101 Ways to Cope with Losing Elderly Parents #8

One of the most difficult issues that can arise with elderly parents revolves around driving the car, or perhaps I should say ceasing to drive the car. 

For a person who has been driving for 60+ years, the car tends to be a crucial symbol of life, living and independence. However, it can also become a very lethal weapon if driving skills are impaired by symptoms associated with failing health.

While there are legal requirements for older people to be medically certified as being fit to drive on an annual basis, situations can arise where family members become aware that a parent’s ability to drive has diminished after a further health setback and that they have definitely reached a point where they are a a danger to themselves and others on the road, even though they may only be driving very short distances to local shops and the like.

In ideal circumstances, the parent will be the person to take the decision to hang up the car keys. If not, the matter has to be taken in hand by the family, either directly or through a third-party, like a family doctor.

Whatever the case, it is crucial to recognise the significance of the car and to identify other means of transport so that the parent doesn’t feel trapped. For example, the point can be made that savings on ‘not driving’ can be used to take taxis for both essential outings and what may be perceived as ‘luxuries,’ like a drive along a much loved stretch of  coastline or a trip to visit family or friends.



Author: socialbridge

I am a sociologist and writer from Ireland. I have worked as a social researcher for 30 years and have had a lifelong passion for writing. My main research interests relate to health care and I love to write both non-fiction and poetry.

11 thoughts on “101 Ways to Cope with Losing Elderly Parents #8”

  1. This brought back a number of memories for me. My mother had to give up driving in her late sixties due to the onset of macular degeneration. It was a very difficult transition. My father continued to drive until he was ninety-years old. In those final years of driving he decided to stay off busy roads and highways, which was sensible. I think one of the deepest fears is the loss of independence. When we can no longer drive it changes the way we interact with the world around us – and we know there is no going back. It’s a difficult threshold in life we all must eventually cross.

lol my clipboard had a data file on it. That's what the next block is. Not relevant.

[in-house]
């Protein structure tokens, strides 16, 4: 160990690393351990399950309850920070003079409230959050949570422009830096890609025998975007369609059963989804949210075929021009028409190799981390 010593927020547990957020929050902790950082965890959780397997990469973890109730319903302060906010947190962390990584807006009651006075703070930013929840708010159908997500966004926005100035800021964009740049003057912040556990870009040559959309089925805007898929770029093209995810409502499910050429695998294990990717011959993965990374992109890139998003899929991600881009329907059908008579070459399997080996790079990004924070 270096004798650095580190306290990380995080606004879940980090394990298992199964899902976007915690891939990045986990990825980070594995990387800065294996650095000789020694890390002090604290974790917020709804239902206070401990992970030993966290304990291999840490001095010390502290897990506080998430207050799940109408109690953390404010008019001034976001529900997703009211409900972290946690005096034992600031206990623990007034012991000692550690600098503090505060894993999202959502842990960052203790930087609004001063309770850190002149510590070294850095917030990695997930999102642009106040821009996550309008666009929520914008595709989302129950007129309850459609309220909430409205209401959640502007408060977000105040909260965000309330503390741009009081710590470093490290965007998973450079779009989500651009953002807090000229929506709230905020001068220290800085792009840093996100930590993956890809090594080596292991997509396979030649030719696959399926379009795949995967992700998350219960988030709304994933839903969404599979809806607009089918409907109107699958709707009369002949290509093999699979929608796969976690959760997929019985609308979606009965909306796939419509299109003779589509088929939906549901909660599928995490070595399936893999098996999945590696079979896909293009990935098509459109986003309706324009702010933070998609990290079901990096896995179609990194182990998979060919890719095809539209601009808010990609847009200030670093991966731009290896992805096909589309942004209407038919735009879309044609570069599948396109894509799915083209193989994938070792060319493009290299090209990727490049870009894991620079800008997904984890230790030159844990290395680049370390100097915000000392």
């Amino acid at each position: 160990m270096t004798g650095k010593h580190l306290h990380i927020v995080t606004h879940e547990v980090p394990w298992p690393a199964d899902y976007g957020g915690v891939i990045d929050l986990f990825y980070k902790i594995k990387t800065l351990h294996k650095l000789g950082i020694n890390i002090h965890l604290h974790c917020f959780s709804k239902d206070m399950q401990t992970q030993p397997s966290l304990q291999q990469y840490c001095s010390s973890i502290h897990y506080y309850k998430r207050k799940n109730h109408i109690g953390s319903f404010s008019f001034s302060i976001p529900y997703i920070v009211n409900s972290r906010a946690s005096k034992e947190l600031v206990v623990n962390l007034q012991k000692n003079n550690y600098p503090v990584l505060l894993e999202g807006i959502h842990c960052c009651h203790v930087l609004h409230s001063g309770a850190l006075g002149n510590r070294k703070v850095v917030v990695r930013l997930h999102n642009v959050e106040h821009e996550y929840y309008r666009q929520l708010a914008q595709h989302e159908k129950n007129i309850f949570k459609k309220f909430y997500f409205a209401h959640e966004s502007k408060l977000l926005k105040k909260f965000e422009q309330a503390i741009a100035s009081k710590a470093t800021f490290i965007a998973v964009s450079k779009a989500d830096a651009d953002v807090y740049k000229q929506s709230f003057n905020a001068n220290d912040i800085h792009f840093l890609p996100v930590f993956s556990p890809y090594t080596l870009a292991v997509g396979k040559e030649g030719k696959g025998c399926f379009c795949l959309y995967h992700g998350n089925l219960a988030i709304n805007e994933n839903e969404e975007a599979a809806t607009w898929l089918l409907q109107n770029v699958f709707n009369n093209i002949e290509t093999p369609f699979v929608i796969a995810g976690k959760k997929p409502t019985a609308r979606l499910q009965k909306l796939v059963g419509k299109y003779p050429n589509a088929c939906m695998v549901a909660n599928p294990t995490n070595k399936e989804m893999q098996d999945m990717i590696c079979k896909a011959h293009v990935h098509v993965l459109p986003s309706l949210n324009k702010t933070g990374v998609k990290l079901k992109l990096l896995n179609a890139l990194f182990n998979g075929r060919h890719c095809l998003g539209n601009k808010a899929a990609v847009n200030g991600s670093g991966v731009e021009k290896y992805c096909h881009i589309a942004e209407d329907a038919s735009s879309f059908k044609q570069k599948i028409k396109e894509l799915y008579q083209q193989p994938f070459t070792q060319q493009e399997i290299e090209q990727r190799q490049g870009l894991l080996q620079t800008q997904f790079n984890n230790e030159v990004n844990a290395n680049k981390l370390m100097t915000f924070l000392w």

1. Hi Brian, lovely to hear from you. I think you sum it up perfectly with the point that when we stop driving ‘we know there’s no going back.’
      I’m not sure that the significance for the elderly parent of giving up driving is fully grasped by people as their focus tends to be pretty much exclusively on the major point of the dangers associated with continuing.

  2. This is so hard. It isn’t just a loss of independence, but what it represents that is so hard. Right now I have a 89 year old m-in-law who is determined to keep driving after multiple falls …and my own 82 year old active and alert mum who has quadruple vision in one eye after a glaucoma operation and is angry and scared she may never be able to drive again.
    May we recognize and accept what is going on when we get there!

    1. Hi Willow, difficult alright, though I think it’s pretty obvious at an objective level when someone is unfit to drive and presents a danger to both themselves and others. It’s the emotional stuff and lack of independence that seems to give rise to all the angst.

  3. It’s not always easy to persuade the elderly to switch to taking taxis when it’s not something they’re used to doing. My mother-in-law sees them as an unnecessary expense plus I think she’s secretly rather nervous of them – after all it can involve getting into a car with a strange man. Getting old is not pleasant but it will happen to us all.

    1. Sally, many thanks for writing. I agree that changing to using taxis or other forms of transport can be a big issue, especially if someone has been used to driving their own car for most of their lives.
      Maybe there’s a lesson in all this for younger generations to ensure that we use a mix of modes of transport so that they won’t be alien if/when we can no longer drive.
      The ‘unnecessary expense’ argument is one I’ve certainly heard but I think that between the sale of the car and not having to pay for insurance and car tax, that a little bit of luxury becomes a ‘necessity!’

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